Currajong is significant for demonstrating the lifestyle of several families who were prominent in the development of north Queensland. Its conversion for use as a military medical facility in World War Two reflects the importance of Townsville in the conduct of the war in the Pacific.
Although it has been relocated, Currajong is a good and early example of a large, late nineteenth century timber residence in Townsville.
Currajong is now located at 5 Castling Street, West End as part of a museum complex which includes a miner’s cottage and a 1920s farmhouse. Currajong backs onto the street, overlooking Council parkland. It is a large, single storeyed timber dwelling raised on low brick piers. It has a hipped roof clad in corrugated iron. The house is surrounded by wide verandahs supported by timber posts with decorative brackets and cross braced balustrading. There is a timber staircase with matching balustrading at the side of the house. The main stair to the front entrance is cement rendered and curves to widen at ground level.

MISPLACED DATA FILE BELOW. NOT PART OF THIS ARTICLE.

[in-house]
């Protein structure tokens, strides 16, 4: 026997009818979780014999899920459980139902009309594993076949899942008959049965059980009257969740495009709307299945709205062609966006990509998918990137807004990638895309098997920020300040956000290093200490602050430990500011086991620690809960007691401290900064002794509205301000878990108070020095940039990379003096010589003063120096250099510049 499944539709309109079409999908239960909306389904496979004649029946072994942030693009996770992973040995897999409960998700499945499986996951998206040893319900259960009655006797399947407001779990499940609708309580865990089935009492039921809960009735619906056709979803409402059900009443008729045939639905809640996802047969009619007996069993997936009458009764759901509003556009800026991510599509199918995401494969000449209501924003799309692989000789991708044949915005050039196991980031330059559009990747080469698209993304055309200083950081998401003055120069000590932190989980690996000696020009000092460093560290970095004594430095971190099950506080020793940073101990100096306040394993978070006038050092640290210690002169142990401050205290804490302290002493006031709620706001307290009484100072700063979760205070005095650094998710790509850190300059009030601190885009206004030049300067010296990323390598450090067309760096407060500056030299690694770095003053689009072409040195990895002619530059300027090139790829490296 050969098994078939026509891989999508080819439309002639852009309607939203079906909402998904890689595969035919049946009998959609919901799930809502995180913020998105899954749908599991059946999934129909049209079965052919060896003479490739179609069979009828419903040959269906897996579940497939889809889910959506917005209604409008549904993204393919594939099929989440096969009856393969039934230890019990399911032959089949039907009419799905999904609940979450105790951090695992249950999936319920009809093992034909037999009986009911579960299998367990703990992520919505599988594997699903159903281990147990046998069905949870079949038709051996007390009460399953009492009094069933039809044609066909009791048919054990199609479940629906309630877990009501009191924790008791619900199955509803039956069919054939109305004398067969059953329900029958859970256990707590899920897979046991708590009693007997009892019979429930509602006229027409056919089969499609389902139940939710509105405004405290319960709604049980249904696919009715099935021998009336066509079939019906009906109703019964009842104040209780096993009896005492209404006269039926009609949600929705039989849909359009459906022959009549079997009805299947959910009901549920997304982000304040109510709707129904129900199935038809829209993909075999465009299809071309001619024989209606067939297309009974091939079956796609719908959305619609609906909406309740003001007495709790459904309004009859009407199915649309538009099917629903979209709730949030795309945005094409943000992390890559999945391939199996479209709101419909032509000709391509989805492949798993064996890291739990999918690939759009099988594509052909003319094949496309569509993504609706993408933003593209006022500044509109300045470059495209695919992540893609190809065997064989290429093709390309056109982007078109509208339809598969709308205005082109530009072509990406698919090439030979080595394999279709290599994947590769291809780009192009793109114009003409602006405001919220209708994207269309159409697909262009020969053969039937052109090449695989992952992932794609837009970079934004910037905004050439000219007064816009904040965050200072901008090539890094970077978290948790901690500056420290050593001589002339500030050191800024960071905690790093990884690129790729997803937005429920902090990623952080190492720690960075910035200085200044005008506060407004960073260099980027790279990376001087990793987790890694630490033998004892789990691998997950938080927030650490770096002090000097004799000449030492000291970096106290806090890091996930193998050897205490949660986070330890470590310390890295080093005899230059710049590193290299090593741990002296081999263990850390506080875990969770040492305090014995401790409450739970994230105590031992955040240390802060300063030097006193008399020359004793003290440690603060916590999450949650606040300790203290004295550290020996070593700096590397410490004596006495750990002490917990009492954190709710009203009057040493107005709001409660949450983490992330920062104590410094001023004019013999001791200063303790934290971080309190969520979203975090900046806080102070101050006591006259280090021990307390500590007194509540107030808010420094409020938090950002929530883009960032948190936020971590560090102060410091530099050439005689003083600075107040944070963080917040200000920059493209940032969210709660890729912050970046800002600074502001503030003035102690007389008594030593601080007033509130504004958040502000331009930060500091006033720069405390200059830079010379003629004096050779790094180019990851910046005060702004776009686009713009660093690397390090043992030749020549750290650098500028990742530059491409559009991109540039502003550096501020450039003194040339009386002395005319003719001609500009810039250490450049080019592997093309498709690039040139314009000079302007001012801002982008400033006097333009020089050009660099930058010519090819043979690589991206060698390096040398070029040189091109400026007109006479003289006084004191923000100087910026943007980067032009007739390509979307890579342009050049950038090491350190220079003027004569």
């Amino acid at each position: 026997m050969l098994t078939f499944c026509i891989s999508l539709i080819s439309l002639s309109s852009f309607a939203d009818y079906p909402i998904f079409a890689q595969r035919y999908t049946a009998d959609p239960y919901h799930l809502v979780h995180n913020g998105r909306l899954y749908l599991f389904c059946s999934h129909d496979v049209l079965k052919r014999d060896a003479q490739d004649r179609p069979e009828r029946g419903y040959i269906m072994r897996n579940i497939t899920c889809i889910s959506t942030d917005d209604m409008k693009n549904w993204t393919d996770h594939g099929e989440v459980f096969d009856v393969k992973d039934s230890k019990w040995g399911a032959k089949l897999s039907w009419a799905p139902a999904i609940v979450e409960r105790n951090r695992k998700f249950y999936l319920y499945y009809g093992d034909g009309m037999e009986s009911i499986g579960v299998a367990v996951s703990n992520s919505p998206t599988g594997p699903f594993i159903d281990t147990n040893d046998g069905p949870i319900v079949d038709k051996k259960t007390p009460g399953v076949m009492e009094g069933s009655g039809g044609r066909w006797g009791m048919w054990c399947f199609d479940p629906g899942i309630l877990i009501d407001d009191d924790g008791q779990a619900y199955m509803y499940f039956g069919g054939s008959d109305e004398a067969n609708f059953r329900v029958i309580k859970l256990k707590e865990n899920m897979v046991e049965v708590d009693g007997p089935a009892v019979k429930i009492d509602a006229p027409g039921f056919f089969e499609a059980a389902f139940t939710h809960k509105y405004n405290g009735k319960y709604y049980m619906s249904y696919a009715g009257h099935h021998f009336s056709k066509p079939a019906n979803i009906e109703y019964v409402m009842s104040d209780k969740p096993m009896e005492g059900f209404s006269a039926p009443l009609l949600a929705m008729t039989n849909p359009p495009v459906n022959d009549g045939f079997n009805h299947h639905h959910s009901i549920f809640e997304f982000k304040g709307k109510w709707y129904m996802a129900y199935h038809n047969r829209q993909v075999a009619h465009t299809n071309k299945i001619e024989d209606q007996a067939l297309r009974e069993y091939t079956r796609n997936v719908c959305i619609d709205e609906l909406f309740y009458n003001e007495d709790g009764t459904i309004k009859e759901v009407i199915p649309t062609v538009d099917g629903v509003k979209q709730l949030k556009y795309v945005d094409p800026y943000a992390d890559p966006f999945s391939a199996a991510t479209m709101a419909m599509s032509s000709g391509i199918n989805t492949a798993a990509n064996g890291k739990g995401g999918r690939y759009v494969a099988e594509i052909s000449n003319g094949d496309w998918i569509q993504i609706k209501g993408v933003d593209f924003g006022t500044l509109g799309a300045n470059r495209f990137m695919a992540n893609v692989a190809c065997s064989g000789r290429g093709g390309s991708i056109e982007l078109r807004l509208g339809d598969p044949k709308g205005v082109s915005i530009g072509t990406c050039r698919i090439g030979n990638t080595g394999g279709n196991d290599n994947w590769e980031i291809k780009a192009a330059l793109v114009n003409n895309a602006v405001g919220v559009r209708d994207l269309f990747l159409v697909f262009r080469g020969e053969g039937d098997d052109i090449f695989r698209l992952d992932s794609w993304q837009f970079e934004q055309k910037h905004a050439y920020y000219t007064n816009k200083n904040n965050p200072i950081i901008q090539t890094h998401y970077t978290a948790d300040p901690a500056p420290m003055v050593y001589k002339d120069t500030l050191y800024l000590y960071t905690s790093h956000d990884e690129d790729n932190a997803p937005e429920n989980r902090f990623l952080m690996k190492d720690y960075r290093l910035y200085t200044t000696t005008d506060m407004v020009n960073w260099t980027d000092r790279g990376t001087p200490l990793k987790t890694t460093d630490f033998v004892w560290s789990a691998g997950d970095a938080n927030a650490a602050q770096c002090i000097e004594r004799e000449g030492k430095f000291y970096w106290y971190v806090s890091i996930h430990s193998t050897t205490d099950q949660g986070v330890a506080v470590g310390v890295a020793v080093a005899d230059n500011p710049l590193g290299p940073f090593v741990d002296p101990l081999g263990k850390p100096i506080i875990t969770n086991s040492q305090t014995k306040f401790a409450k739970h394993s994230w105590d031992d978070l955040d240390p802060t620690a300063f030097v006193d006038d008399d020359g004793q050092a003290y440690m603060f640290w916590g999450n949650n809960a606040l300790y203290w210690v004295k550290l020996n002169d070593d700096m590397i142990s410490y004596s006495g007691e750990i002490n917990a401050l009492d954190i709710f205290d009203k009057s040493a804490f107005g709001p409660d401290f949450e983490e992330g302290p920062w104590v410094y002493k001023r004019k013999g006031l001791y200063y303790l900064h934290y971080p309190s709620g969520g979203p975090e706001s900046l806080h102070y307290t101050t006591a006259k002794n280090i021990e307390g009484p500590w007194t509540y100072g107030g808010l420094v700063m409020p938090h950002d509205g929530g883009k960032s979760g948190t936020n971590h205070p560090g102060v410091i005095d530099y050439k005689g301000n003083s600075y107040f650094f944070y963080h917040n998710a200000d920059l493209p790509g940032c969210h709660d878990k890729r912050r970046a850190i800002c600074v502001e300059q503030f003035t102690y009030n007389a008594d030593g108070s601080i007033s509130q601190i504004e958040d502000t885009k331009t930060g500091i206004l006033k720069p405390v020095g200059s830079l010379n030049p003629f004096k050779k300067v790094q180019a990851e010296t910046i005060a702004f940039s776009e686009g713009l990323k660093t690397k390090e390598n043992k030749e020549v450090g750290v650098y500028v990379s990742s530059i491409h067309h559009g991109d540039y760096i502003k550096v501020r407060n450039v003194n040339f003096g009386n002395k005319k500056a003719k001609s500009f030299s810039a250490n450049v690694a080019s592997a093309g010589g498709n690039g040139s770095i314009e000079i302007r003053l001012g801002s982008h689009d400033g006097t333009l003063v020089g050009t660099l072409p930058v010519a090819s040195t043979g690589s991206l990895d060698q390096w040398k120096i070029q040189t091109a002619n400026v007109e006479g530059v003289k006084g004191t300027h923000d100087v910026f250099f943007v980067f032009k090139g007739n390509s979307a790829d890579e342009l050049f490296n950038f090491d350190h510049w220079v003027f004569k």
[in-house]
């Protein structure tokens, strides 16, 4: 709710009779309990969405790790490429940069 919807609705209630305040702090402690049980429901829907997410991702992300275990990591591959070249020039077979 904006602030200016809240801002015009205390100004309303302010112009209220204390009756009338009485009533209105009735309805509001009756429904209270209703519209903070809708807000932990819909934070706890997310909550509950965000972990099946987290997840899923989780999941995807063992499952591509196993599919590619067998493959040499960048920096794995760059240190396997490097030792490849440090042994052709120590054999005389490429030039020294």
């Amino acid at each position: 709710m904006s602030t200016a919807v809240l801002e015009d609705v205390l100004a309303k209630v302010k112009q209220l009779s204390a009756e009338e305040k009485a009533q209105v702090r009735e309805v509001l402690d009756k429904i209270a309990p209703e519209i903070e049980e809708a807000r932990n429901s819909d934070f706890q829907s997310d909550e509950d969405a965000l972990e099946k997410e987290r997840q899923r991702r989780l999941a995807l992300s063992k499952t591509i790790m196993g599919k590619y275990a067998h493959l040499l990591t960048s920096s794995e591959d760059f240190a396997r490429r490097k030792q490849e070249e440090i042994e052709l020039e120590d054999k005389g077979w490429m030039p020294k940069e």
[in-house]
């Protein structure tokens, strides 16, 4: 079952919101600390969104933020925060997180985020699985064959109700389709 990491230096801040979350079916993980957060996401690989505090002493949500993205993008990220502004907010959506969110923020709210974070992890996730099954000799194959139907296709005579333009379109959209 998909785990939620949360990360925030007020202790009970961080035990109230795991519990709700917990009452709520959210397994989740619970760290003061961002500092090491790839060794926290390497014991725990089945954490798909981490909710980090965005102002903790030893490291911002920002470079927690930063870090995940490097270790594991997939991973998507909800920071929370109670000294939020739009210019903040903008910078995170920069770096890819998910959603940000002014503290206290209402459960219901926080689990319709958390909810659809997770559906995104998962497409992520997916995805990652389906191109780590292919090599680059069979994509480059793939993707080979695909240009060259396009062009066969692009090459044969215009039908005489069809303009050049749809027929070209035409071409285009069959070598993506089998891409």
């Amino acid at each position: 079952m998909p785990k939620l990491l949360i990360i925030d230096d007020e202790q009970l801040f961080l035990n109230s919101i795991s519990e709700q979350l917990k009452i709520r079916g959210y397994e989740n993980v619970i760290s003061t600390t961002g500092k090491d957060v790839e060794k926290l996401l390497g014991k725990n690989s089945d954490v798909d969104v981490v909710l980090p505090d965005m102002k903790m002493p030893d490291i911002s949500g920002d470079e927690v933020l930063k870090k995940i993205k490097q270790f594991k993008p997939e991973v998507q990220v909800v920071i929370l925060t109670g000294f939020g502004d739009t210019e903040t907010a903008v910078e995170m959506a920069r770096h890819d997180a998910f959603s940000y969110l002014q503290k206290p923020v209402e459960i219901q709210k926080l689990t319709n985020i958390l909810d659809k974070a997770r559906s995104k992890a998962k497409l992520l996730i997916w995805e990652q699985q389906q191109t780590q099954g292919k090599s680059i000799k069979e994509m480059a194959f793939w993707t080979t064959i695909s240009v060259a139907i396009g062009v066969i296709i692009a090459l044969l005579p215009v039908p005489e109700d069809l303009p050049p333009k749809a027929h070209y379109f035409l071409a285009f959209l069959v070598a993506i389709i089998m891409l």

The house contains seven rooms, two with verandah annexes. The core consists of four rooms paired on either side of a hall. An arched opening divides the rooms which originally were dining and drawing rooms.
It is interpreted as a conjectural Townsville interior furnished to demonstrate the lifestyle of an affluent family of the period.